Biography: Anthony I. (Tony) Wasserman is a Professor of Software Management Practice at Carnegie Mellon University Silicon Valley, and the Executive Director of its Center for Open Source Investigation (COSI), focused on evaluation and adoption of open source software. In 1980, as a Professor at UC San Francisco, he released the software for his User Software Engineering research project under a BSD license. Subsequently, as CEO of Interactive Development Environments (IDE), he incorporated some of that software in IDE’s Software through Pictures multiuser modeling environment, released in 1984, making it among the very first commercial products to include open source software. After IDE, Tony was VP of Engineering for a dot-com, and later became VP of Bluestone Software, where Bluestone’s open source Total-e-Mobile toolkit allowed mobile devices to connect to JavaEE web applications. Tony is very active in the international open source research community, and served as General Chair of the 2009 and 2014 Int’l. Conference on Open Source Systems. He is on the Board of Directors of the Open Source Initiative (OSI) and the Board of Advisors of Open Source for America Tony is a Fellow of the ACM and a Life Fellow of the IEEE for his contributions to software engineering and software development environments. He received the 2012 Distinguished Educator Award from the IEEE’s Technical Council on Software Engineering and the 2013 Influential Educator Award from the ACM’s Special Interest Group on Software Engineering. Tony has been to almost 70 countries, including some that no longer exist, and posts his photos on Flickr.
Peter Norvig of Google Research, will be presenting the following keynote at OpenSym 2015:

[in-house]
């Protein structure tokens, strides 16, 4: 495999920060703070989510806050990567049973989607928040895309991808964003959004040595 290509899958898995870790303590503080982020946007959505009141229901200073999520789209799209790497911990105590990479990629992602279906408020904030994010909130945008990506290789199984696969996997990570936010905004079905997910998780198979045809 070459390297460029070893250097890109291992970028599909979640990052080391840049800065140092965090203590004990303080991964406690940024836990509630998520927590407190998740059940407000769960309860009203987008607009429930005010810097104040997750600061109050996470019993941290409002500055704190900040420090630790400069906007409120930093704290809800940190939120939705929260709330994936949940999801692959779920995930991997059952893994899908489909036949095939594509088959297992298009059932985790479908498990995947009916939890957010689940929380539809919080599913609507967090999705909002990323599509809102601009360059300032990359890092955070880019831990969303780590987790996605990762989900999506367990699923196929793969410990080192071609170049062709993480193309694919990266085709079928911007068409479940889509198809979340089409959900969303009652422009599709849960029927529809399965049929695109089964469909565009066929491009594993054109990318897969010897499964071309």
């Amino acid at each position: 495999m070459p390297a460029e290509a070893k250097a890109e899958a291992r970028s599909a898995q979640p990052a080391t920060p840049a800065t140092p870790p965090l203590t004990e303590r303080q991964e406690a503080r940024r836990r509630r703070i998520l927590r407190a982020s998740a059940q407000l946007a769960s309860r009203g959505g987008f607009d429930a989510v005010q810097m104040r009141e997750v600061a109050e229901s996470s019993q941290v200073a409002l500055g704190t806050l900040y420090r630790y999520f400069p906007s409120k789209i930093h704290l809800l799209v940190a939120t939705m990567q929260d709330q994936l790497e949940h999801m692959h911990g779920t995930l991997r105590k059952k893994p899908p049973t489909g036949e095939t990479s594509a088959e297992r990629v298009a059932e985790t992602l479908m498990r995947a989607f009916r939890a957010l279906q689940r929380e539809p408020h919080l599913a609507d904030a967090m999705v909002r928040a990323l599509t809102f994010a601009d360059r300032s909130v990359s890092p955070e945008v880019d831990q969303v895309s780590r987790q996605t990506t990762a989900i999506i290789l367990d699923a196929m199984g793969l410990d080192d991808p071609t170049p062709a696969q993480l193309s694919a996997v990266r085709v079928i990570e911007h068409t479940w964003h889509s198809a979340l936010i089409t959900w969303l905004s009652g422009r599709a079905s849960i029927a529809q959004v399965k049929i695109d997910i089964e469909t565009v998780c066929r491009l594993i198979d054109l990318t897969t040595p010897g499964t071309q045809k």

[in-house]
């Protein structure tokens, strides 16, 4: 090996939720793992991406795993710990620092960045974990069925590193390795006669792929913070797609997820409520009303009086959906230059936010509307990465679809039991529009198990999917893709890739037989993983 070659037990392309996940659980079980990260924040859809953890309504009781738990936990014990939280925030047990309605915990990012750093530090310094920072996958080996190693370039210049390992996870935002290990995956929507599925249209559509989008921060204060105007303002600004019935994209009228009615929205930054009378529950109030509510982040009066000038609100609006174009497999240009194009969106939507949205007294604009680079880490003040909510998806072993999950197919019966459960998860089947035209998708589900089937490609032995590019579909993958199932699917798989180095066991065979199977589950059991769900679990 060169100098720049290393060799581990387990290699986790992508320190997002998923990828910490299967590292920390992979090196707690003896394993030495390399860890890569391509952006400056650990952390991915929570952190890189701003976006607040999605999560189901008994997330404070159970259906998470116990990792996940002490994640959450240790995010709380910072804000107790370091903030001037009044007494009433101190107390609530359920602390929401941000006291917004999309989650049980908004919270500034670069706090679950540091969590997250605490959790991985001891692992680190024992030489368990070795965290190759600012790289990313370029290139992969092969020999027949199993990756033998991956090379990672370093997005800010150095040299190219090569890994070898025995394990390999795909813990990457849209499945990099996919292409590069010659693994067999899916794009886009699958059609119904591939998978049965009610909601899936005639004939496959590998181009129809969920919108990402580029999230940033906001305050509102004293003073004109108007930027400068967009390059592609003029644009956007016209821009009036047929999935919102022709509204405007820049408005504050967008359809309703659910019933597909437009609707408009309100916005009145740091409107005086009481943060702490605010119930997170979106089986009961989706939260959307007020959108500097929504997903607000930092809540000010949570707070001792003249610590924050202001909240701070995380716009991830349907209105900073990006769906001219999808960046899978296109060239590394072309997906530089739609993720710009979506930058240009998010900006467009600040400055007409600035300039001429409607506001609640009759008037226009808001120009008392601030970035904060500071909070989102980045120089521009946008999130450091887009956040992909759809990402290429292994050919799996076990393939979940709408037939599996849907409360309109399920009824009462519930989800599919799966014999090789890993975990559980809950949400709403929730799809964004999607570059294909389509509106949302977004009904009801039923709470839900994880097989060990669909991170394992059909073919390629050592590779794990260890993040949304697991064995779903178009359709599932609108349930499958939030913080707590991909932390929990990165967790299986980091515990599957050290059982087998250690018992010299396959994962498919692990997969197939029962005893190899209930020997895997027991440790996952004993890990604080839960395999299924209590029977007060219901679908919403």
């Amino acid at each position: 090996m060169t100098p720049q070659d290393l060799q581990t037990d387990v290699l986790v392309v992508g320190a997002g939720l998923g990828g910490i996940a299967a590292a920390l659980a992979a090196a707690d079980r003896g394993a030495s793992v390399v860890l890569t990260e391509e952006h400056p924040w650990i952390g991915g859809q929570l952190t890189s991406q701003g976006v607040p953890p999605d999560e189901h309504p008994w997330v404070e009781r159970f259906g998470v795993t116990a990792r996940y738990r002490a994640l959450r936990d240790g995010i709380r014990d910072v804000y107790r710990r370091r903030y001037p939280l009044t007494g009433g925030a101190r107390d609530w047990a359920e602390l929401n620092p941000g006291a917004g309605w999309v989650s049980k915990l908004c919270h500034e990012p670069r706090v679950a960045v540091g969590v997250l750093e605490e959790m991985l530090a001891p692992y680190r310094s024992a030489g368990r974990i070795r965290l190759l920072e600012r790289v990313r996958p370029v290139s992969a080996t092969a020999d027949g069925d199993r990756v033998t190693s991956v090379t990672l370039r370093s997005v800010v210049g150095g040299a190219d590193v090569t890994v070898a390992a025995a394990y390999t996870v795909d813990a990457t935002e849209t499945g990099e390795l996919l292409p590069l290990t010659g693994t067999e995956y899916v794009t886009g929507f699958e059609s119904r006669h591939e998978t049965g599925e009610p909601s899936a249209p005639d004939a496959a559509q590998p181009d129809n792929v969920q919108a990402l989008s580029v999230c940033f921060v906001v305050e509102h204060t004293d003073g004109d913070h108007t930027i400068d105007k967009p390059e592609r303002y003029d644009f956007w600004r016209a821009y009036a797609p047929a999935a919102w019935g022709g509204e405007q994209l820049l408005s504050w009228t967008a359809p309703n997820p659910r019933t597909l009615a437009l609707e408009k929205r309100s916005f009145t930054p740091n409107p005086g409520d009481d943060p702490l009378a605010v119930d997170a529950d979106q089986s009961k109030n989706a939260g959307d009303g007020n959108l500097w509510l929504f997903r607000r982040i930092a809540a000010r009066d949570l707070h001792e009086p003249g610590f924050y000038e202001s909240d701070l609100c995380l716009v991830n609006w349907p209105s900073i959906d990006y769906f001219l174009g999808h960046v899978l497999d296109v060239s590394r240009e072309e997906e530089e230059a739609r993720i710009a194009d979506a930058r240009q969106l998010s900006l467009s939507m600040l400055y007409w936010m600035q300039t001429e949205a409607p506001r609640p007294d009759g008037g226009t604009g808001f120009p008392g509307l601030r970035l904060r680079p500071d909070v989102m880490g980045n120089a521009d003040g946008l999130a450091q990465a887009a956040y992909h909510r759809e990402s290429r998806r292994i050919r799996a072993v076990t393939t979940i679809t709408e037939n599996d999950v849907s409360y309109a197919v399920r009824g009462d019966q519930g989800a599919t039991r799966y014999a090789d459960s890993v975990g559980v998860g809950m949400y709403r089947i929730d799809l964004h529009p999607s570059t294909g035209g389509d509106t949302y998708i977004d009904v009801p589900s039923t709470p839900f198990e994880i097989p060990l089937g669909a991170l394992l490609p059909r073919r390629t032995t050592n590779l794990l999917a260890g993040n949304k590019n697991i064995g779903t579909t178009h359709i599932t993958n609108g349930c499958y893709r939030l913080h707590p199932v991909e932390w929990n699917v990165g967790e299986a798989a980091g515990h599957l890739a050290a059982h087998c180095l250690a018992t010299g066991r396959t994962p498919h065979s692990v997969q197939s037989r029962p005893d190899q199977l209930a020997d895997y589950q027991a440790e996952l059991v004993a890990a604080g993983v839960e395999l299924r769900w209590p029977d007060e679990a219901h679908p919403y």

Title: Applying Machine Learning to Programs
Abstract: Certain tasks, such as recognizing speech, or correcting spelling errors, are now routinely handled with machine learning algorithms. But most tasks are handled the old fashioned way, with programmers writing code line by line. Machine learning algorithms work by amassing large numbers of examples and extracting patterns from them. We certainly have amassed a large number of examples of code; what can algorithms, and we, learn from them?
Biography: Peter Norvig is a Director of Research at Google Inc. Previously he was head of Google’s core search algorithms group, and of NASA Ames’s Computational Sciences Division, making him NASA’s senior computer scientist. He received the NASA Exceptional Achievement Award in 2001. He has taught at the University of Southern California and the University of California at Berkeley, from which he received a Ph.D. in 1986 and the distinguished alumni award in 2006. He was co-teacher of an Artifical Intelligence class that signed up 160,000 students, helping to kick off the current round of massive open online classes. His publications include the books Artificial Intelligence: A Modern Approach (the leading textbook in the field), Paradigms of AI Programming: Case Studies in Common Lisp, Verbmobil: A Translation System for Face-to-Face Dialog, and Intelligent Help Systems for UNIX. He is also the author of the Gettysburg Powerpoint Presentation and the world’s longest palindromic sentence. He is a fellow of the AAAI, ACM, California Academy of Science and American Academy of Arts & Sciences.